legislature did not address the situation because it did not envision a
defendant avoiding an extended-term sentence by wrongfully delaying
criminal proceedings. This does not necessarily mean, however, that
the legislature’s silence must be construed to permit a defendant to
escape an extended-term sentence he otherwise qualifies for by
violating bail and becoming a fugitive until the 10-year limit has
Instead, as in Powell, we must focus on the legislative intent
underlying the statute. As we have already noted, it is indisputable that
the legislature intended section 5–5–3.2(b)(1) to impose harsher
sentences on defendants who receive another criminal conviction
within 10 years of a prior conviction. Considering this clear intent, it
would be absurd to construe the statute in a manner that allows a
defendant to avoid an extended-term sentence when he violates bond
and becomes a fugitive from justice. See Lewis, 234 Ill. 2d at 44
(reviewing court may presume that the legislature did not intend to
cause absurd results).
We also disagree with defendant’s contention that the rule of
lenity, requiring penal statutes to be construed strictly in favor of the
accused, warrants a construction of the statute to allow a defendant
to avoid an extended-term sentence by wrongfully delaying the
proceedings. The rule of lenity does not require this court to construe
a statute rigidly and circumvent the legislature’s intent. Powell, 217
Ill. 2d at 142. Indeed, the primacy of legislative intent is paramount,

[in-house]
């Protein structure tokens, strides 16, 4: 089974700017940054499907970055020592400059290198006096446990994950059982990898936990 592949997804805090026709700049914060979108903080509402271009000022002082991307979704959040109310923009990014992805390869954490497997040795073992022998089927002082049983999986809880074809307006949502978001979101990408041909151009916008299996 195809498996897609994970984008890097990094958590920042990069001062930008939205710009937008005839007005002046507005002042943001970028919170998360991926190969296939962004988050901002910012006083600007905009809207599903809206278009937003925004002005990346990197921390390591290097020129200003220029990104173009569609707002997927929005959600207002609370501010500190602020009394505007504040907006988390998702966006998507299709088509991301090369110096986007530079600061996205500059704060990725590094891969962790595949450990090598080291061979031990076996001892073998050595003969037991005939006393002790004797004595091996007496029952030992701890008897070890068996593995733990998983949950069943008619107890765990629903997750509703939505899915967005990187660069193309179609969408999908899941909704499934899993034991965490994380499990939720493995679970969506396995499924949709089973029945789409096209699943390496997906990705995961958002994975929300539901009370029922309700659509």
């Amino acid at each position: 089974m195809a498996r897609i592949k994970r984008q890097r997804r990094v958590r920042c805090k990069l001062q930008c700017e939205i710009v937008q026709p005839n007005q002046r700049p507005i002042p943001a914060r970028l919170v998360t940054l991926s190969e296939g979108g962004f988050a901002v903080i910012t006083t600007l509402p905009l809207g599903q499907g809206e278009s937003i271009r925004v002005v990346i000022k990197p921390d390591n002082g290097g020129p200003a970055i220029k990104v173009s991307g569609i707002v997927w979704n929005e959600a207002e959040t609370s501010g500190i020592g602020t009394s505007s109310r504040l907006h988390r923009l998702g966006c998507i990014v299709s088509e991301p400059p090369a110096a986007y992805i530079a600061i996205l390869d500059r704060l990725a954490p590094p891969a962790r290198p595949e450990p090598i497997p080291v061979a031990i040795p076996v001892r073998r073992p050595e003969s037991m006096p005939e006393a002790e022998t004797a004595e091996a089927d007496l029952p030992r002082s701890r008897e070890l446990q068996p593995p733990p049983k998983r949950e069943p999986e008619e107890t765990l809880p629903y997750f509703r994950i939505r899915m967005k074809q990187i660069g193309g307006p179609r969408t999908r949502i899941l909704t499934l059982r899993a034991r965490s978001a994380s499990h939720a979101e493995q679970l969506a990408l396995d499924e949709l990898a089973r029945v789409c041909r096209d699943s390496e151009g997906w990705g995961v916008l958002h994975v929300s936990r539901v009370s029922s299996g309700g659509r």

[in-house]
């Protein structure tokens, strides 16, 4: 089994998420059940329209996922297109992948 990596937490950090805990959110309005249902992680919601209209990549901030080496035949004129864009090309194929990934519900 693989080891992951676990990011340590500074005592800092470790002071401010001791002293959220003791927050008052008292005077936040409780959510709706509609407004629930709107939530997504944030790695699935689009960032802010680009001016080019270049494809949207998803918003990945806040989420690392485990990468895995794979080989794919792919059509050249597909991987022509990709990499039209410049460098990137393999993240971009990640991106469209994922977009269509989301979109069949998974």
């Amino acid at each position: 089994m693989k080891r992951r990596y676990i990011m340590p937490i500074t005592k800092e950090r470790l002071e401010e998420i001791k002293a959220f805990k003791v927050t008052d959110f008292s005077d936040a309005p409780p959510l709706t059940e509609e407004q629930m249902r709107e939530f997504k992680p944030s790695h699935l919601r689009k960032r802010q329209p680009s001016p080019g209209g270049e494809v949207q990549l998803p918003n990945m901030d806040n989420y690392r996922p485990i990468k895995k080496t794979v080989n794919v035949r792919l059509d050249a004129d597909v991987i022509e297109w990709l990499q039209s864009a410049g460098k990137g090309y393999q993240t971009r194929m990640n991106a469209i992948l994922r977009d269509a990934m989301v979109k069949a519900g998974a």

and all other rules of statutory construction are subordinate to it.
Lieberman, 201 Ill. 2d at 312. The strict construction advanced by
defendant would contravene the legislature’s intention to impose
harsher penalties on repeat offenders. We cannot countenance
In accordance with the legislature’s clear intent to impose harsher
penalties on repeat offenders under section 5–5–3.2(b)(1), the statute
must be construed to toll the applicable 10-year limit for prior
convictions when the defendant wrongfully delays criminal
proceedings by violating bond and becoming a fugitive, but otherwise
qualifies for an extended-term sentence. Thus, any time that lapses as
a result of the defendant’s fugitive status should be excluded from the
calculation of the 10-year limit. Accordingly, we reverse the part of
the appellate court’s judgment construing the statute and vacating
defendant’s extended-term sentences.
Appellate court judgment reversed in part.